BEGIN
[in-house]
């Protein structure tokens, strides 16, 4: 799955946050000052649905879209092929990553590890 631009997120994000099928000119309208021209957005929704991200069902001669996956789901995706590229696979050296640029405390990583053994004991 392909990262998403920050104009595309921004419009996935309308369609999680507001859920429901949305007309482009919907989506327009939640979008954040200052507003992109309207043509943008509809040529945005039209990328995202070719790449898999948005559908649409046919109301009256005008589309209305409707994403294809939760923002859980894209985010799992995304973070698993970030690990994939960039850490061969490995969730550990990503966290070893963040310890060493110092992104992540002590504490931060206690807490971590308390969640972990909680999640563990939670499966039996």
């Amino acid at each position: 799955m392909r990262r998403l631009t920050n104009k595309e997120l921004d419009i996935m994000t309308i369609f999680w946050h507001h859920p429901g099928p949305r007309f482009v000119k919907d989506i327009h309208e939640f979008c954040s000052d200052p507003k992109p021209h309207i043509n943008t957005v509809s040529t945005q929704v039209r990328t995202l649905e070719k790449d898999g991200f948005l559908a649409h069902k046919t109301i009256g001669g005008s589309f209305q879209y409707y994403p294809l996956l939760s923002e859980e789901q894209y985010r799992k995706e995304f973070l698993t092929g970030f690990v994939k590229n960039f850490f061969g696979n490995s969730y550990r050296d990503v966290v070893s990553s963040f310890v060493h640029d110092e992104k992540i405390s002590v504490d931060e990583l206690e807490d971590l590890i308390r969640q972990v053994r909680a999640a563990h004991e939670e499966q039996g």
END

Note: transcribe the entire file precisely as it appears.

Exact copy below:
[in-house]
């Protein structure tokens, strides 16, 4: 799955946050000052649905879209092929990553590890 631009997120994000099928000119309208021209957005929704991200069902001669996956789901995706590229696979050296640029405390990583053994004991 392909990262998403920050104009595309921004419009996935309308369609999680507001859920429901949305007309482009919907989506327009939640979008954040200052507003992109309207043509943008509809040529945005039209990328995202070719790449898999948005559908649409046919109301009256005008589309209305409707994403294809939760923002859980894209985010799992995304973070698993970030690990994939960039850490061969490995969730550990990503966290070893963040310890060493110092992104992540002590504490931060206690807490971590308390969640972990909680999640563990939670499966039996």
């Amino acid at each position: 799955m392909r990262r998403l631009t920050n104009k595309e997120l921004d419009i996935m994000t309308i369609f999680w946050h507001h859920p429901g099928p949305r007309f482009v000119k919907d989506i327009h309208e939640f979008c954040s000052d200052p507003k992109p021209h309207i043509n943008t957005v509809s040529t945005q929704v039209r990328t995202l649905e070719k790449d898999g991200f948005l559908a649409h069902k046919t109301i009256g001669g005008s589309f209305q879209y409707y994403p294809l996956l939760s923002e859980e789901q894209y985010r799992k995706e995304f973070l698993t092929g970030f690990v994939k590229n960039f850490f061969g696979n490995s969730y550990r050296d990503v966290v070893s990553s963040f310890v060493h640029d110092e992104k992540i405390s002590v504490d931060e990583l206690e807490d971590l590890i308390r969640q972990v053994r909680a999640a563990h004991e939670e499966q039996g």